Chakra Linux review – KDE and Arch make for a winning combination

A KDE-based distro powered by Arch Linux? Sounds like a perfect combo. We put Chakra through its paces to find out whether it would bring us closer to Linux computing nirvana…

Chakra logo

Pros: Fast and sleek distro with several innovative tools and features backed up by excellent documentation
Cons: The lack of persistent storage capability in the Live CD mode
Chakra Homepage

After having been feeding our test machines with countless Ubuntu spinoffs for quite some time, we  were ready for a diet change. So when the Chakra project released milestone 1 of the namesake distro, we jumped at the opportunity to give it a try.

Chakra Linux may not ring any bells with many Linux users, but judging by the Distrowatch ranking, it’s the 13th most popular distro out there. Chakra Linux describes itself as an “extremely powerful Live CD and/or Linux distribution specially made for the award winning KDE Software Compilation and the beautiful Plasma desktop.” “Extremely powerful” is a relative term, but we can’t argue with the fact that Chakra Linux provides an excellent KDE experience, offers solid hardware support, and sports several interesting tools and features.

It’s also one of the fastest KDE-based distros we’ve ever tried. Even on our lowly ASUS Eee PC 1005HA Chakra Linux flied -something we are not accustomed to see on a netbook. This can be partly attributed to Chakra Linux’s pedigree: the distro started its life as an Arch Linux spinoff which is known for being one of the snappiest distros out there. While Chakra Linux started its life as an Arch Linux spinoff, the paths of these distros diverged a long time ago. So even though Chakra Linux uses the same pacman package management software, it can’t use software from Arch repositories.

Chakra Linux is a sleek and fast KDE-based distro

Being a Live CD distro, Chakra Linux will happily run from a CD-ROM or a USB key. And a sleek desktop with a well-rounded software bundle would have made Chakra Linux a good choice for a portable computing system. Alas, the distro doesn’t seem to support the persistent storage feature, which means that none of your settings and customizations survive a reboot.

Things got positively more interesting when we decided to do a full-blown hard disk install. Chakra Linux comes with its own installer called Tribe. This sleek and user-friendly tool made a light work of installing Chakra Linux on our machine. Tribe also offered us the choice of installing proprietary drivers and software or skipping them altogether — a nice touch which will likely please both open source purists and less picky users.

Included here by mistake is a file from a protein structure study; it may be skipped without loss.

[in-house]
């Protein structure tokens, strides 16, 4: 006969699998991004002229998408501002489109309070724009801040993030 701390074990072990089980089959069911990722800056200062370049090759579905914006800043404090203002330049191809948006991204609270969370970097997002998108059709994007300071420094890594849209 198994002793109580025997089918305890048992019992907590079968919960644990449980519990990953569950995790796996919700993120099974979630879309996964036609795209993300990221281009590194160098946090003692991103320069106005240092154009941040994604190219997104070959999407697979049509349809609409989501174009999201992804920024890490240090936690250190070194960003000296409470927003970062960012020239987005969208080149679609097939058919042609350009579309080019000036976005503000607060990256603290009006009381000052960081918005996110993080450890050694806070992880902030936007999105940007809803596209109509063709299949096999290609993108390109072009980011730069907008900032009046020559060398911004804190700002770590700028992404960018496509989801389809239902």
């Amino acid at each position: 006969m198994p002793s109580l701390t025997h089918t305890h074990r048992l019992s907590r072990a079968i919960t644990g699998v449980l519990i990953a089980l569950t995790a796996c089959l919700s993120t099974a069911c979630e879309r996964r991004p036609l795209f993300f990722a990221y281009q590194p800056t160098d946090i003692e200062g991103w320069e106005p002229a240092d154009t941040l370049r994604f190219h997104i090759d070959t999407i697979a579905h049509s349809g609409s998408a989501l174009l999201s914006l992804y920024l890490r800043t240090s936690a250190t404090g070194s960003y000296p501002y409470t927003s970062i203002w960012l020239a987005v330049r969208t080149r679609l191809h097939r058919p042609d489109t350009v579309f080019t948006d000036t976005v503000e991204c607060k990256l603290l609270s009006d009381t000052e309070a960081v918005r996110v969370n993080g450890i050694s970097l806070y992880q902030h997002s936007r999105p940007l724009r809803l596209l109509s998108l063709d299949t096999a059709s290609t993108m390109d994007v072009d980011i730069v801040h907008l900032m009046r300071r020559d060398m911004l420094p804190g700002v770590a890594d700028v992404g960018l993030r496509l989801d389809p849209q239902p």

Striving to design the best and cleanest KDE-based distro, the Chakra Linux developers are reluctant to dilute the distro with Gtk-based packages. To give Chakra Linux users the ability to install and run Gtk applications, the developers have devised the concept of bundles, or “an ISO-like image with all the files needed to run your app.” A custom tool called CInstall transparently handles bundles, installing any needed dependencies, creating the needed entries in Kickoff, and launching bundles. In addition to CInstall, the distro sports the Chakra Gtk Config module for tweaking the appearance of bundles.

The distro sports its own Tribe installer

Besides bundles, Chakra Linux supports CCR (Chakra Community Repo), a repository of user-contributed packages. You can search and install CCR packages using a web-based interface or the CCR section in the AppSet graphical package manager tool.

Another thing that sets Chakra Linux apart is the fact that the distro is based on a so-called half-rolling release model which is described as “a rolling release with a stable core.” The idea is to offer the advantages of a rolling distro without compromising the overall stability of the system. Without running the distro for a prolonged time, it’s difficult to see how this approach works in practice. But the idea of installing Chakra Linux only once and then continually upgrading it has a lot of appeal.

Finally, we were really impressed by the quantity and quality of the available documentation. The Chakra project sports an excellent wiki that contains vast amounts of useful documentation, from a getting started guide and a hardware compatibility database to developer-related content and FAQs.

Verdict: 5/5
Simply put, Chakra Linux is a corker. This sleek and fast distro makes a perfect showcase for the KDE desktop environment. More importantly, it offers several innovative features and tools, such as the Tribe installer and the CInstall bundle manager.

Fig1. png Chakra Linux is a sleek and fast KDE-based distro.
Fig2.png The distro sports its own Tribe installer.